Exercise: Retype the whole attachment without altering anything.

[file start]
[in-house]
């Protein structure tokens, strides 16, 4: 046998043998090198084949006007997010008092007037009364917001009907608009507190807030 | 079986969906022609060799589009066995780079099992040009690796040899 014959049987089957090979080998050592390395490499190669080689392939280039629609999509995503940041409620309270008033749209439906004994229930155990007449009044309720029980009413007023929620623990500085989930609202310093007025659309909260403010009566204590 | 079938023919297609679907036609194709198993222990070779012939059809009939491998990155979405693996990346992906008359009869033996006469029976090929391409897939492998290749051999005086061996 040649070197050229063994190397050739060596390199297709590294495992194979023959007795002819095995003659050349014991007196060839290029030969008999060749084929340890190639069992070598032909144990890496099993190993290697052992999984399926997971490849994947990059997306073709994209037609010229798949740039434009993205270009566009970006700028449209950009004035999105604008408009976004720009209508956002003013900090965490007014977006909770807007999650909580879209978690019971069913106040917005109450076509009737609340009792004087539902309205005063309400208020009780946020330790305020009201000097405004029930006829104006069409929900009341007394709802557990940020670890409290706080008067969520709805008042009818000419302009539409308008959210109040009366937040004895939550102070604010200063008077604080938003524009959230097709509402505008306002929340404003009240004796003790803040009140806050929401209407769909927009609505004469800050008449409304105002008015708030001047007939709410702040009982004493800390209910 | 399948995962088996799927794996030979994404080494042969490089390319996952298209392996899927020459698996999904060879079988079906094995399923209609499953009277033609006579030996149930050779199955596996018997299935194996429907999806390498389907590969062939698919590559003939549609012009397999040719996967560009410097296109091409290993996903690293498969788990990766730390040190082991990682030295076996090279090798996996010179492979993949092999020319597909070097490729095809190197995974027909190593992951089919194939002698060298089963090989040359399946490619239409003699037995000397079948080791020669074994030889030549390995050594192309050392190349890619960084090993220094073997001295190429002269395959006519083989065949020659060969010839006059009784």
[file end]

[in-house]
């Protein structure tokens, strides 16, 4: 046998043998090198084949006007997010008092007037009364917001009907608009507190807030 | 079986969906022609060799589009066995780079099992040009690796040899 014959049987089957090979080998050592390395490499190669080689392939280039629609999509995503940041409620309270008033749209439906004994229930155990007449009044309720029980009413007023929620623990500085989930609202310093007025659309909260403010009566204590 | 079938023919297609679907036609194709198993222990070779012939059809009939491998990155979405693996990346992906008359009869033996006469029976090929391409897939492998290749051999005086061996 040649070197050229063994190397050739060596390199297709590294495992194979023959007795002819095995003659050349014991007196060839290029030969008999060749084929340890190639069992070598032909144990890496099993190993290697052992999984399926997971490849994947990059997306073709994209037609010229798949740039434009993205270009566009970006700028449209950009004035999105604008408009976004720009209508956002003013900090965490007014977006909770807007999650909580879209978690019971069913106040917005109450076509009737609340009792004087539902309205005063309400208020009780946020330790305020009201000097405004029930006829104006069409929900009341007394709802557990940020670890409290706080008067969520709805008042009818000419302009539409308008959210109040009366937040004895939550102070604010200063008077604080938003524009959230097709509402505008306002929340404003009240004796003790803040009140806050929401209407769909927009609505004469800050008449409304105002008015708030001047007939709410702040009982004493800390209910 | 399948995962088996799927794996030979994404080494042969490089390319996952298209392996899927020459698996999904060879079988079906094995399923209609499953009277033609006579030996149930050779199955596996018997299935194996429907999806390498389907590969062939698919590559003939549609012009397999040719996967560009410097296109091409290993996903690293498969788990990766730390040190082991990682030295076996090279090798996996010179492979993949092999020319597909070097490729095809190197995974027909190593992951089919194939002698060298089963090989040359399946490619239409003699037995000397079948080791020669074994030889030549390995050594192309050392190349890619960084090993220094073997001295190429002269395959006519083989065949020659060969010839006059009784």